Liang T. Wu ltwu at
Thu Sep 8 14:28:53 UTC 1994


I am responsible for architecting SNMP over SF and Chicago NAPs.  So,
allow me to answer some of your network management questions.  Dave, who is
out of town, can take a shot at me or other business issues later.

>To: sincos at (Dave Sincoskie)
>Subject: Re: Comments 
>From: "Milo S. Medin" (NASA Ames Research Center) <medin at>
>Dave, I haven't seen a followup on my reply back to you, but I've been doing
>some more thinking along these lines, and talking with several other people,
>and there are a few other points for the colocation method that I think
>also should be brought up.
>One other advantage is that if the NAP is located in a telco CO that has
>IXC tenants, it should be possible to have IXC lines terminated in routers
>managed by the NSP's without any LEC loop at all.  This will reduce the 
>cost of attachments, in some cases such as DS-3 level attaches, by
>a significant amount, since just a cross connect would have to be run.
>This would improve the network management aspects by elimination of an

Among all the RBOCs I know, network management or network operations center
is not the sme as COs.  For economic and technical reasons, the operations
of COs are remoted and centralized to one or two network operations center. So,
"colocation" of router takes different meaning depending on which location
you are referring to.  If you want access to your router, colocation will
then have to be at the operations center.  In this case, 
digital cross connect at DS3 or OC3 rate can still be used, but you would
then have to pay for the connection between COs and where the place you put
your routers.  In fact, even if the colocation is at CO, the interconnection
of router to IXC is still not free.  Moreover, you have to pay for the
access line to the CO, which can be expensive depending on the kind of
facility you use.

>extra organization in the span, esp in cases where an IXC fast packet
>service is being used for inter-LATA transport.  For SONET interconnects at

My understanding of where IXC or LEC should provide the fast packet
servic is really determined by the price you want
to pay.  The pricing for NAP interconnect is basically "flat rate" such
that it depends on the interface speed and independent of the distance.
So, if IXCs also provide similar pricing structure, I am sure their average
or "flat rate" will be different because of the difference in the network
diameter and the size of customers they are catering to including those
using the service for other purposes.  I understand there are more
IXC providing cell relay services than LEC tody.  So, the choice is there
for the customers.

>OC-3c, this would also simplify timing issues, since the NAP connection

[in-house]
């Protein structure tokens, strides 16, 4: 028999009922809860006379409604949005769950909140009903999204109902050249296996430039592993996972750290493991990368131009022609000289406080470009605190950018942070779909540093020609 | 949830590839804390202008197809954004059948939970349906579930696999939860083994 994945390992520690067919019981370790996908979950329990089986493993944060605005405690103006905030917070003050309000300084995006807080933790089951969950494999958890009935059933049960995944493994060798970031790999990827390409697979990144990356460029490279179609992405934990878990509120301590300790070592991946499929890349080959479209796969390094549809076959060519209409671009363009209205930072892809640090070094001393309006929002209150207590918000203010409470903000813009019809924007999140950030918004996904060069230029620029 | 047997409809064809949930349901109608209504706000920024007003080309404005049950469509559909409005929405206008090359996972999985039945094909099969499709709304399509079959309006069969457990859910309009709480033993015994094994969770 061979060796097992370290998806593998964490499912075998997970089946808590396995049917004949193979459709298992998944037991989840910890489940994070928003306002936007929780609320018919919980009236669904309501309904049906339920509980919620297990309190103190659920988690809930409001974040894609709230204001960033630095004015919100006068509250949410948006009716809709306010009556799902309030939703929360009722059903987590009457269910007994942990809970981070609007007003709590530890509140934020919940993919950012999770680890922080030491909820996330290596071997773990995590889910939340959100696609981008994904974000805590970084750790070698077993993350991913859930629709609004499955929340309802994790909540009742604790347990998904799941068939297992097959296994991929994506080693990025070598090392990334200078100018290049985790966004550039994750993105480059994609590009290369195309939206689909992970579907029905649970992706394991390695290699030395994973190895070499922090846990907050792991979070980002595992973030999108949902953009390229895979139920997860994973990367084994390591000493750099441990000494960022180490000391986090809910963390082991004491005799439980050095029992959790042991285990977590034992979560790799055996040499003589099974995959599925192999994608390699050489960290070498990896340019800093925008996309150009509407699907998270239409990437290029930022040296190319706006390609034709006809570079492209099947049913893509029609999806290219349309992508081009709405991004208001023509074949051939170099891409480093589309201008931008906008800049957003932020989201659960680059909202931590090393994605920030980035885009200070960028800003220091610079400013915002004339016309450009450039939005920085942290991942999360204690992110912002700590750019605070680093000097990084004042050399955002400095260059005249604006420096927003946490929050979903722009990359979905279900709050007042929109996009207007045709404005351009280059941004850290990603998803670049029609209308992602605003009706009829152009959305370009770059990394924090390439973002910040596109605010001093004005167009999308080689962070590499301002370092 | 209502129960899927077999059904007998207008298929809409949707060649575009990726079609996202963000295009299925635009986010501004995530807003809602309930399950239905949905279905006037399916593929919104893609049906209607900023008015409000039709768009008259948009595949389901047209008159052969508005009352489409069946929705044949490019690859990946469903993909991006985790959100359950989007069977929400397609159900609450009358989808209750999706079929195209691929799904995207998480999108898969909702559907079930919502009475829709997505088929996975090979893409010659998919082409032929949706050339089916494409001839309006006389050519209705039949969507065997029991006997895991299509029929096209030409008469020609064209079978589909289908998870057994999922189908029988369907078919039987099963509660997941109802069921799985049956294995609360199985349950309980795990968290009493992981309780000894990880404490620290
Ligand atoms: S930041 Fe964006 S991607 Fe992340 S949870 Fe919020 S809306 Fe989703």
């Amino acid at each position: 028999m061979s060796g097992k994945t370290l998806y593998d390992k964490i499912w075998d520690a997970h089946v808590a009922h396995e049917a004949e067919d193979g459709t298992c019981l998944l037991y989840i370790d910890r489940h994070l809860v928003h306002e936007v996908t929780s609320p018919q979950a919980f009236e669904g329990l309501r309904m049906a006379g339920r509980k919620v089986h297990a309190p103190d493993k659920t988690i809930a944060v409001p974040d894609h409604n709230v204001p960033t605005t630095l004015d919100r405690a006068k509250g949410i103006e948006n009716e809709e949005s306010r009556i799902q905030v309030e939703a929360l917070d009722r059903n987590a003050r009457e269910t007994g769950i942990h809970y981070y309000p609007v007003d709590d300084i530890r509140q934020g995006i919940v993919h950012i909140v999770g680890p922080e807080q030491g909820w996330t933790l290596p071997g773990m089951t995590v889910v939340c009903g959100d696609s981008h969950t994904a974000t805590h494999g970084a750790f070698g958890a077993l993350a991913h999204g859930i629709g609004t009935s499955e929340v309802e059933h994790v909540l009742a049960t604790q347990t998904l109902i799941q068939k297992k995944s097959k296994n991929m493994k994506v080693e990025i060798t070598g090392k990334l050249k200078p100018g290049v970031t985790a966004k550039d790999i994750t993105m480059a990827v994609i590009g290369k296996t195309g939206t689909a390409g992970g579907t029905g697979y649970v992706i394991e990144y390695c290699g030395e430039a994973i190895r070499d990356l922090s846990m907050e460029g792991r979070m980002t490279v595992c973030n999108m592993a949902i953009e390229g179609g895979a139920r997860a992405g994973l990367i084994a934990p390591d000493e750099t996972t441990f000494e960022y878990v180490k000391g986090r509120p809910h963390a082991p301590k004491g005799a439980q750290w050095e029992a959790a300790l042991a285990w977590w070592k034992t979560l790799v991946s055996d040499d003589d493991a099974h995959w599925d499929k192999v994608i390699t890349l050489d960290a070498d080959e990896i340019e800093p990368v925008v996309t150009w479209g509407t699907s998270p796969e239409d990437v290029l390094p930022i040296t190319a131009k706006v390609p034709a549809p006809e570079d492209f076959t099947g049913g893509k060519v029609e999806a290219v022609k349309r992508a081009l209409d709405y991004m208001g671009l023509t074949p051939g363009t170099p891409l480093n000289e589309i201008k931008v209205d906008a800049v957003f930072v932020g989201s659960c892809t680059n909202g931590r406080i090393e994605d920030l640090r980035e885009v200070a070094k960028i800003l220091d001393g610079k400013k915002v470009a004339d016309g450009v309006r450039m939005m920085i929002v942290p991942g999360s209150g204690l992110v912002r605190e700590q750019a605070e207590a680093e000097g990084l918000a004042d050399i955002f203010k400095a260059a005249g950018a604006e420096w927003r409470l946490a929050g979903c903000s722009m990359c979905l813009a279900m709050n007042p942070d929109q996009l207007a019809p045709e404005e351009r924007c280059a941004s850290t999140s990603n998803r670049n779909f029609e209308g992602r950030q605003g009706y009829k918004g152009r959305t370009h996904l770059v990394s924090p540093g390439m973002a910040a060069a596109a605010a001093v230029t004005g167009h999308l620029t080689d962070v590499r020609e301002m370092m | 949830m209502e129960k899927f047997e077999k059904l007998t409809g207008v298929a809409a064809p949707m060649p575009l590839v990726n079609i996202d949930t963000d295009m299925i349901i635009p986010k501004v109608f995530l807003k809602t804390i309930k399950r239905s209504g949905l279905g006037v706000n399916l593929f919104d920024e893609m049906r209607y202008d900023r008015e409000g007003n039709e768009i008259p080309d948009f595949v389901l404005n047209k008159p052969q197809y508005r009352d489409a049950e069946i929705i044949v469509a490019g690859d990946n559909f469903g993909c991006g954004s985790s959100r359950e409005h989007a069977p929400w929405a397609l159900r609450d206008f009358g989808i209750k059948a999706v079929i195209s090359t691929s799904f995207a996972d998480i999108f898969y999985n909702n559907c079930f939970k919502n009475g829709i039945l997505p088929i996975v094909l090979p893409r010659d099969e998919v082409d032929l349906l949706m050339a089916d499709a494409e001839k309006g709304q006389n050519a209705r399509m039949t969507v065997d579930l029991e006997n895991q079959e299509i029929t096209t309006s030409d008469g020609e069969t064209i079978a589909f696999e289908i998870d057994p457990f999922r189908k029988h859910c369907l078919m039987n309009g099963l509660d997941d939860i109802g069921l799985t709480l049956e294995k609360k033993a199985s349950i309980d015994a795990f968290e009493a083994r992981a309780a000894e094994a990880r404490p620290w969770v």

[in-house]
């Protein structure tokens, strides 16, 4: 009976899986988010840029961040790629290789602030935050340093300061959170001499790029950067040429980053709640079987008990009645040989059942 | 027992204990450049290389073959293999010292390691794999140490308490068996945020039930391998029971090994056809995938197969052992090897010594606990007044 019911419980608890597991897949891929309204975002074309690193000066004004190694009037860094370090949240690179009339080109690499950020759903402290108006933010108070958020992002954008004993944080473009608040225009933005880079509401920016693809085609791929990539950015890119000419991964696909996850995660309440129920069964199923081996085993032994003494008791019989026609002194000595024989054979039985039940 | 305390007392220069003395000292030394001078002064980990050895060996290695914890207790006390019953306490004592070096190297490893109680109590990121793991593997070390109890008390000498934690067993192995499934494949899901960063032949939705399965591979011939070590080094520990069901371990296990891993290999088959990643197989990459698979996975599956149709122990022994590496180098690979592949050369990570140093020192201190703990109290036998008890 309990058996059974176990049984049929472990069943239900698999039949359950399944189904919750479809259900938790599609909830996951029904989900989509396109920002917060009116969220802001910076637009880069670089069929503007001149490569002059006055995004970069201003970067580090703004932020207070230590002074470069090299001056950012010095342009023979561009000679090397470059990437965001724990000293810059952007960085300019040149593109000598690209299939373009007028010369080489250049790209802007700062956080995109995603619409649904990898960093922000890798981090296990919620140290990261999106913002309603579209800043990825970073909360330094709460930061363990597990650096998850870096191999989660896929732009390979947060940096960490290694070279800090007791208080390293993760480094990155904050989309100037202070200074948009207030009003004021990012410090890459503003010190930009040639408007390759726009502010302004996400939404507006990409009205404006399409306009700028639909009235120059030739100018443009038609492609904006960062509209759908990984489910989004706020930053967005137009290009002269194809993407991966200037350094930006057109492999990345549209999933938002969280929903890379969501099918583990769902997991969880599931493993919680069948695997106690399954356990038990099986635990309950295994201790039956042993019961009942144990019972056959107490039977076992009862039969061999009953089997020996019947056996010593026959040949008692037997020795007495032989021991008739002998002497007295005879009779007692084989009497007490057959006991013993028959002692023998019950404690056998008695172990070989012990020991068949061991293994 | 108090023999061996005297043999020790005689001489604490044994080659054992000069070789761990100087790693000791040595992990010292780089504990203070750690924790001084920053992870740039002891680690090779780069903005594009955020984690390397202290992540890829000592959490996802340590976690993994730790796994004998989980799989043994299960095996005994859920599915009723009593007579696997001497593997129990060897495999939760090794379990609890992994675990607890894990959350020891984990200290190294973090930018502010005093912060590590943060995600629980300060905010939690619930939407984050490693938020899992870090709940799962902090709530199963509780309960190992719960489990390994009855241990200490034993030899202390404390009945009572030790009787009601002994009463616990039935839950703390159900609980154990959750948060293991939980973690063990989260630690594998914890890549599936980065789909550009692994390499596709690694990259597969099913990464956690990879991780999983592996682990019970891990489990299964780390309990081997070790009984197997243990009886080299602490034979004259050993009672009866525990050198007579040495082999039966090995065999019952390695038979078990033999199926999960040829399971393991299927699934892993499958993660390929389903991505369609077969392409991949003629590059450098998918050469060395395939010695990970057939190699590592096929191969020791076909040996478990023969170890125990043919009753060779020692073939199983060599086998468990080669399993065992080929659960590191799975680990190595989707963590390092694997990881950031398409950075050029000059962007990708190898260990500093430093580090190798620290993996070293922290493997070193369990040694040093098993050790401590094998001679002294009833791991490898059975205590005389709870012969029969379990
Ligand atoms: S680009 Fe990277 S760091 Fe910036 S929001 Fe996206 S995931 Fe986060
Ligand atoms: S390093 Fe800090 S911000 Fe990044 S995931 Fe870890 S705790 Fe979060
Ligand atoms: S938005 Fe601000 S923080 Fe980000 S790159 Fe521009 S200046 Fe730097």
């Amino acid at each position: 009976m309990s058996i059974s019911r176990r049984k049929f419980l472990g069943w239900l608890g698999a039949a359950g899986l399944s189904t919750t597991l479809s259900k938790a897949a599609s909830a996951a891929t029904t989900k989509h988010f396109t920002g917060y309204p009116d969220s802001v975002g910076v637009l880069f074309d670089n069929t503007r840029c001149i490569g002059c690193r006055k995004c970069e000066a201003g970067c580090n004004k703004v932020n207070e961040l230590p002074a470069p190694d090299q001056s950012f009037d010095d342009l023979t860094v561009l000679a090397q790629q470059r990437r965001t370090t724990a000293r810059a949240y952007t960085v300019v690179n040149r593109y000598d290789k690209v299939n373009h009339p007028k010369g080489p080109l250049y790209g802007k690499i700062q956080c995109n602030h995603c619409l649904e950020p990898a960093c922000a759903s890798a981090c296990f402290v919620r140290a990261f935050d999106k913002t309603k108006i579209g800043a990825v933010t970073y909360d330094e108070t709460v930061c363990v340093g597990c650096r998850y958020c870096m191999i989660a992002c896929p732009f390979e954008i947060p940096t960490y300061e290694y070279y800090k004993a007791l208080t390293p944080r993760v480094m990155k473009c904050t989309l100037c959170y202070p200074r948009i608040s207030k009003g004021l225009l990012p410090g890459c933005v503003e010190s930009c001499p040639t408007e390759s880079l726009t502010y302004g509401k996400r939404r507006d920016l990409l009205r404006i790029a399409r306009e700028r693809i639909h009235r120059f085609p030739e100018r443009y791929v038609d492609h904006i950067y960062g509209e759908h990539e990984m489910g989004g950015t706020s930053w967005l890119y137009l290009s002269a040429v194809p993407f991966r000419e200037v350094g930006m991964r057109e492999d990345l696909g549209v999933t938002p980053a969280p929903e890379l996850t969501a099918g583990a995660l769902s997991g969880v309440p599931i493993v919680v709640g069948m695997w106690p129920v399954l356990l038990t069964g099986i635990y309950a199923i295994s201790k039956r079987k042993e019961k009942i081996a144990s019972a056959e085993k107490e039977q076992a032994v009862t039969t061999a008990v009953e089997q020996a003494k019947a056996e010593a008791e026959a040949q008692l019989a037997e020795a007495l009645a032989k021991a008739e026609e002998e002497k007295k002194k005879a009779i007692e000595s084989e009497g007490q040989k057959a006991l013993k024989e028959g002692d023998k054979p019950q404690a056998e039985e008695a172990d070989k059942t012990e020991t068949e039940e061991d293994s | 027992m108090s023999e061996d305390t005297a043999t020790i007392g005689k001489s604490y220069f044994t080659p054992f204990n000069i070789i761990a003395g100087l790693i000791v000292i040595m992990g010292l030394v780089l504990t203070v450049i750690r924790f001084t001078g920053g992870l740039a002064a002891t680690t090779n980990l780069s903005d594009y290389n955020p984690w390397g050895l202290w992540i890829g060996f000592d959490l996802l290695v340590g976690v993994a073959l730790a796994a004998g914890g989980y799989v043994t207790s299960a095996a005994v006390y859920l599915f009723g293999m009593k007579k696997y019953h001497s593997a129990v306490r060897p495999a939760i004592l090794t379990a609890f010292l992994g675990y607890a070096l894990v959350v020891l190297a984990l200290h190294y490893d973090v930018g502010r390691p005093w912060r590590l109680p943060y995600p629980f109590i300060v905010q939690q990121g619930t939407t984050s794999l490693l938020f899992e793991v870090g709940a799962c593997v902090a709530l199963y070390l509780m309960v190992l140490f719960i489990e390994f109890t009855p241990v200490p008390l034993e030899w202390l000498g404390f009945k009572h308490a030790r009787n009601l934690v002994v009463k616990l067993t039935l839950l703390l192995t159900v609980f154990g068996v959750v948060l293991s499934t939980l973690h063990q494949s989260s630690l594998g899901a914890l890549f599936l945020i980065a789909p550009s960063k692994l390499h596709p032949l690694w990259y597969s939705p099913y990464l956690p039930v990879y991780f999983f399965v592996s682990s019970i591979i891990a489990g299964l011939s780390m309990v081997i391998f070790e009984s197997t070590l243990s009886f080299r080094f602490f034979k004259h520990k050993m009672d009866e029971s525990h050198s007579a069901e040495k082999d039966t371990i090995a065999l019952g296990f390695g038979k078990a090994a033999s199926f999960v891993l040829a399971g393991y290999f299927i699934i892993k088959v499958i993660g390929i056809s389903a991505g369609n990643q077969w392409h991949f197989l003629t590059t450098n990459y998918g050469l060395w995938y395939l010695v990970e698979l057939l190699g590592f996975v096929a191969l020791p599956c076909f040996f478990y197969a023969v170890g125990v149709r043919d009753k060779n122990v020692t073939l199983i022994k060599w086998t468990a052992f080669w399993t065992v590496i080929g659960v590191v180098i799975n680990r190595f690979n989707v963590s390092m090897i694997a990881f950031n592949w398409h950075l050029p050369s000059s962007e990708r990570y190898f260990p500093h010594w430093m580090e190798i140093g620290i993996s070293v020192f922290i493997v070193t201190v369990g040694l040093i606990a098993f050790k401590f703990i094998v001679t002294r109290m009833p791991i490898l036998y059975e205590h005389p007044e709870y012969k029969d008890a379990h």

>wouldn't require synchronization between IXC and LEC timing sources (though this
>isn't an issue for DS-3 and T1 links).
>Also, because no LEC fast packet service would be required, the time to
>implement the NAP should be shorter, since no new technology and network
>management services would have to be provided by the LEC.  This would allow

Saying that using SONET requires no new network management technology or
service is not exactly correct.  There are several versions of SONET management
tools that are being worked on by different vendors. Some are CMIP/CMISE based,
and most others are TMN based proprietary systems.  So, while the cross
connect service is well-managed, you don't have too much hope to integrate
those into you L3/SNMP network management system.  Part of the advantage of
moving over to ATM is that all the telcos agree to super-impose SNMP over
their internal operations system for data customers.  SNMP development for NAP
is well underway, waiting for the NAP to be established.

>decoupling of LEC fast-packet services from NAP service, and allow each
>to move on their appropriate timeframes.  This would allow you
>to accelerate NAP implementation and testing schedules. Obviously, some NSP's
>might want to take advantage of such services, but they could start off with 
>simple leased lines and might to LEC fast packet services in a gradual fashion,
>based on cost/reliability tradeoffs.
>One more advantage, which I understand may not be a good thing from your
>viewpoint, is that CAP's and other bypass carriers would also have a shot
>at providing access to the Chicago and SF NAP's, which essentially require
>the use of LEC loop and fast-packet services now. This would encourage
>competition and assure lower prices to NAP users, and potentially provide
>access to advanced services on a faster timeframe than the normal PUC 
>tarriff process allows.  Obviously, this is something that you may view 
>differently than your customers, but I still think it's a valid point.

But, I believe all NAPs have tarriff in place for their servic
offering and are ready for business.

>This is all consistent with the idea of Keeping It Simple Stupid (KISS), and 
>allow tighter focus on the primary goal of transitioning away from the
>central backbone provisioning of connectivity between the regionals to
>the provision of this service through a distributed set of NSP's in a timely
>and very reliable manner.  Again, I feel any aspect of NAP design and provision 
>needs to be examined against this concise goal.
>						Thanks,
>						   Milo

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